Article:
It was a Hershiseresque day all around for Kershaw, who had as many hits at the plate as he allowed. The 23-year-old, who was 10 for 132 entering this season, is 6 for 25 in 2011. His two hits were only 13 percent of the Dodgers’ 15 off Marlins starter Ricky Nolasco, who was forced to stick it out for five innings after Florida blew out its bullpen Saturday. The total tied a Los Angeles record for the most off a single starting pitcher (Mario Soto of Cincinnati was the last victim, in 1982).

Gibbons, Andre Ethier and Rafael Furcal each had three, including Furcal’s first homer of the year, a two-run shot to the right-field bullpen that gave the Dodgers their initial lead after Kershaw led off the bottom of the third with a single. Ethier reached base in all five plate appearances, while Dioner Navarro went 2 for 4 to complete a 7-for-18 week.

Dodger life is good today, for the second time in three days.

* * *

  • Bob Timmermann has a great essay at L.A. Observed’s Native Intelligence about a simpler time, a simpler time when all we had to do was be mad at Tom Niedenfuer and Jack Clark.
  • Zach Lee gave up six runs in one-third of an inning of his return to active duty with Great Lakes today. He allowed three hits, two walks and two hit batters, writes Hugh Bernreuter of the Saginaw News, who also had a nice piece on Ramon Martinez earlier this week.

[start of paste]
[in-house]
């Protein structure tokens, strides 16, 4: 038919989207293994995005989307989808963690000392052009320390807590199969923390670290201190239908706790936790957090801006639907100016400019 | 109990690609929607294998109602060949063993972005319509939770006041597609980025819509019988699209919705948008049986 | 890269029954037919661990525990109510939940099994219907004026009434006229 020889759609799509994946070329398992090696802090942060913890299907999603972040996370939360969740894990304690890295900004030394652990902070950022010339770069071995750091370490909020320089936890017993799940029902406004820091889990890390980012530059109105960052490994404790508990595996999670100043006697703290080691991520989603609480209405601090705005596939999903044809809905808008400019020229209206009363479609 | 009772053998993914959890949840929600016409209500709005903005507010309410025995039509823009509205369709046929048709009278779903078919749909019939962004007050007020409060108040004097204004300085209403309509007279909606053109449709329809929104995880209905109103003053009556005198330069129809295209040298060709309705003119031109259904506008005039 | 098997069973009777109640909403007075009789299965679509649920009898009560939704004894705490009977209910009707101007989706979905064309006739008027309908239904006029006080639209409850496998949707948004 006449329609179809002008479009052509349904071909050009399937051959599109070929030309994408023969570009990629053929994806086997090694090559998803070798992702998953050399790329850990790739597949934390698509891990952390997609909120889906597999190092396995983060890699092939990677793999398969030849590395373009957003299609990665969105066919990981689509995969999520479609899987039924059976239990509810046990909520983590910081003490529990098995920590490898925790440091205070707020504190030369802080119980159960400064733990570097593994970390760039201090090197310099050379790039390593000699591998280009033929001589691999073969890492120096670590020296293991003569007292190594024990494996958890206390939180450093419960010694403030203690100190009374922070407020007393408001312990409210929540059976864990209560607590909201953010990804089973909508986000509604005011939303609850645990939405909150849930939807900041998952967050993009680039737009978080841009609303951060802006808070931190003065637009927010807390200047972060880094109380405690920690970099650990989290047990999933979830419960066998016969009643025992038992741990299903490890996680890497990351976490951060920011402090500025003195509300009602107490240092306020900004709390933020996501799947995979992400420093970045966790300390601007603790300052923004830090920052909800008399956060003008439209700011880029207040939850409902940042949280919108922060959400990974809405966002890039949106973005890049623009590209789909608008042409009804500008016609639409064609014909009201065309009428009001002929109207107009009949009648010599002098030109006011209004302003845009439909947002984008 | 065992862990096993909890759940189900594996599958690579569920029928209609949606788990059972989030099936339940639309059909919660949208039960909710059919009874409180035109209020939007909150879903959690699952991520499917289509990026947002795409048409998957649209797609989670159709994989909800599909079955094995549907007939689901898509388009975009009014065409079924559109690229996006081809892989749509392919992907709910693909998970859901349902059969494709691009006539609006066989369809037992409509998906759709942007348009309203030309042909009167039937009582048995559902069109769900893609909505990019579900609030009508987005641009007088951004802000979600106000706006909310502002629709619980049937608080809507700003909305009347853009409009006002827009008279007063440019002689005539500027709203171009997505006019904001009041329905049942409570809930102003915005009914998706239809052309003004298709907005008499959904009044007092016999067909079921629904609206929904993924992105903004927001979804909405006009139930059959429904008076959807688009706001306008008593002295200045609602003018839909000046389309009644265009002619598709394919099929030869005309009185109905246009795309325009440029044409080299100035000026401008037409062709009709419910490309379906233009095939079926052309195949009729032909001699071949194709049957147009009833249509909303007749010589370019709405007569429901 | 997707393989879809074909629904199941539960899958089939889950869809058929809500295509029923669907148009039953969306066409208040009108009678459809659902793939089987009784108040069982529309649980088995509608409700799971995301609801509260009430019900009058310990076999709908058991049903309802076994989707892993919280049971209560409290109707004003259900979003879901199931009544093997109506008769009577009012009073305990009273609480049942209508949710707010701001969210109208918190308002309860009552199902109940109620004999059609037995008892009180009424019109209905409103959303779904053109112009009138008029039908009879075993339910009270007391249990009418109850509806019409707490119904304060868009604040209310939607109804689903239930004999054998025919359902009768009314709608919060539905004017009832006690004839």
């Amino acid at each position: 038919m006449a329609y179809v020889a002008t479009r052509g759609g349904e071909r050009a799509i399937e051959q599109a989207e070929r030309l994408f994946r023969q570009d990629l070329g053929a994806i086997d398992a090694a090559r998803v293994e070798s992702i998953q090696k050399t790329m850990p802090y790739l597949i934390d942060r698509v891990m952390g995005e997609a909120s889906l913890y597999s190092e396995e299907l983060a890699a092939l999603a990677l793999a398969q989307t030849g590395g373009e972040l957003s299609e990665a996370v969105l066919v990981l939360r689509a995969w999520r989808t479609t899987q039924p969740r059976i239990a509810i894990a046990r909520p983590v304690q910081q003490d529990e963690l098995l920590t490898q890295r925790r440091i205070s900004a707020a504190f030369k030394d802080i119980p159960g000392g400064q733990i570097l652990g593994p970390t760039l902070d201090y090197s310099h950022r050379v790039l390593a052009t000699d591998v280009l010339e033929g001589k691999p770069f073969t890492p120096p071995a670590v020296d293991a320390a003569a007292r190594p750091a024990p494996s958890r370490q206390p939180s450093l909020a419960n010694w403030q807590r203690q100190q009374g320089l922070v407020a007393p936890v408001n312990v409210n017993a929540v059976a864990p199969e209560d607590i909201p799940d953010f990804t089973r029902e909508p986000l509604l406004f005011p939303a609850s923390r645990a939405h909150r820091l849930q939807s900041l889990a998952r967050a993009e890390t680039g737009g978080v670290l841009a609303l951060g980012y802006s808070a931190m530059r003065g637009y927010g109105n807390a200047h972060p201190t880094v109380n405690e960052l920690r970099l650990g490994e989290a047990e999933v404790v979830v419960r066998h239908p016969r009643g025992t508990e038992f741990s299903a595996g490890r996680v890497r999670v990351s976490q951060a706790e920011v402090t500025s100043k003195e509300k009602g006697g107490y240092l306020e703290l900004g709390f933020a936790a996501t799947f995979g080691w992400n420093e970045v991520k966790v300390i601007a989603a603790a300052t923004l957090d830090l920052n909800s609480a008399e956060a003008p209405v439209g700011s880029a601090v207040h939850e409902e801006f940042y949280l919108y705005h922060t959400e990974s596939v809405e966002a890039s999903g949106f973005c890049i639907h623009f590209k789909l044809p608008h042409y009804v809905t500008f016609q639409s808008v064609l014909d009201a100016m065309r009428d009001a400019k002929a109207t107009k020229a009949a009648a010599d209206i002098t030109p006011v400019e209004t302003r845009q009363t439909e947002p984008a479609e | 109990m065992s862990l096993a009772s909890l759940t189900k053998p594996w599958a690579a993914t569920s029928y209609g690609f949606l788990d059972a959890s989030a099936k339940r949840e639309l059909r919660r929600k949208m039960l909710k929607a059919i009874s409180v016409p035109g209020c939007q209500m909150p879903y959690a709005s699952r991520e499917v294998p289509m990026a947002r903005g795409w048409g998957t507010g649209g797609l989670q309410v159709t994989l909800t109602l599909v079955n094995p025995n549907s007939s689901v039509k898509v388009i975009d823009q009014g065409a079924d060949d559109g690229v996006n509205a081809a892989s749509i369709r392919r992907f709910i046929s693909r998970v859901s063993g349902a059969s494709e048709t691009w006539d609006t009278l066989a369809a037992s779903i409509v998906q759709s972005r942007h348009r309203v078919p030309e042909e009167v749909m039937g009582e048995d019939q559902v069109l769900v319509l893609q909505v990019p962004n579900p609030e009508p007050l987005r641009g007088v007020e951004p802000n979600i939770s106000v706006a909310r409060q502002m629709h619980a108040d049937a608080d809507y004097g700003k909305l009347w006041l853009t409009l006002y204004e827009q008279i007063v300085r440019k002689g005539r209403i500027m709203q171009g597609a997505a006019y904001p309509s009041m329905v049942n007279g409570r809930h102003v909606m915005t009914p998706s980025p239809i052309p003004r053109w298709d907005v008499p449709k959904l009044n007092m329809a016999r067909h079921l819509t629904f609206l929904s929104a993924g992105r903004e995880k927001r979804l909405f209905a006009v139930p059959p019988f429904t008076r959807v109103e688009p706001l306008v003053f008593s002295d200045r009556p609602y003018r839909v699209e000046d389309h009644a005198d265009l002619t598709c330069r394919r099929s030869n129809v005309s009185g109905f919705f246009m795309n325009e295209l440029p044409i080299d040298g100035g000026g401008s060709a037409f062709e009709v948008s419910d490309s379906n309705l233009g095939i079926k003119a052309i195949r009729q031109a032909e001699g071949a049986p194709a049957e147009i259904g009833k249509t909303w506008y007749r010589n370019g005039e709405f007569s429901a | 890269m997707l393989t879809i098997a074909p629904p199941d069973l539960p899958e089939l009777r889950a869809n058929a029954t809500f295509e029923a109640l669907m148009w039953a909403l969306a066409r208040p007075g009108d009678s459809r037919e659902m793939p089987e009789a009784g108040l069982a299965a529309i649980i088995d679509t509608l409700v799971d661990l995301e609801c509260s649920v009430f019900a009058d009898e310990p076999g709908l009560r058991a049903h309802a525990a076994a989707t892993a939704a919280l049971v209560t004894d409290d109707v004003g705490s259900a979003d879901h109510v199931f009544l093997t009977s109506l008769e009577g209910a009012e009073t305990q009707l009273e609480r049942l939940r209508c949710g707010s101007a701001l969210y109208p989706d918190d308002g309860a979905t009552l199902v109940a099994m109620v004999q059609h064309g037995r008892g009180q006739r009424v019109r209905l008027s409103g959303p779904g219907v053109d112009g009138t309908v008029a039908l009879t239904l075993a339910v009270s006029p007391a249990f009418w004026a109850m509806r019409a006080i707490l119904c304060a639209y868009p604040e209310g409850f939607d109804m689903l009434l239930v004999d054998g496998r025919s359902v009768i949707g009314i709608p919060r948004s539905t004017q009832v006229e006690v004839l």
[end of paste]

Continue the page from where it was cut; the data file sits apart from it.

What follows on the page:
• Josh Lindblom officially arrived today, with Kenley Jansen going on the 15-day disabled list and Travis Schlichting being designated for assignment. Tony Jackson of ESPNLosAngeles.com has details. That makes five top relievers on the Dodger disabled list: Jonathan Broxton, Hong-Chih Kuo, Vicente Padilla, Blake Hawksworth and Jansen.
  • Gary Carter’s diagnosis is grim, but no one is giving up, writes Ian Begley for ESPNNewYork.com.
  • Stadium Journey reviews the Chattanooga Lookouts ballpark.
May 25

Dodgers add Ian Snell to minor-league roster

Tony Jackson of ESPNLosAngeles.com passes along the following:

HOUSTON — Veteran major league right-hander Ian Snell signed a minor league contract with the Los Angeles Dodgers on Wednesday, barely two months after he retired during spring training. Snell had gone to camp with the St. Louis Cardinals but failed to make the club.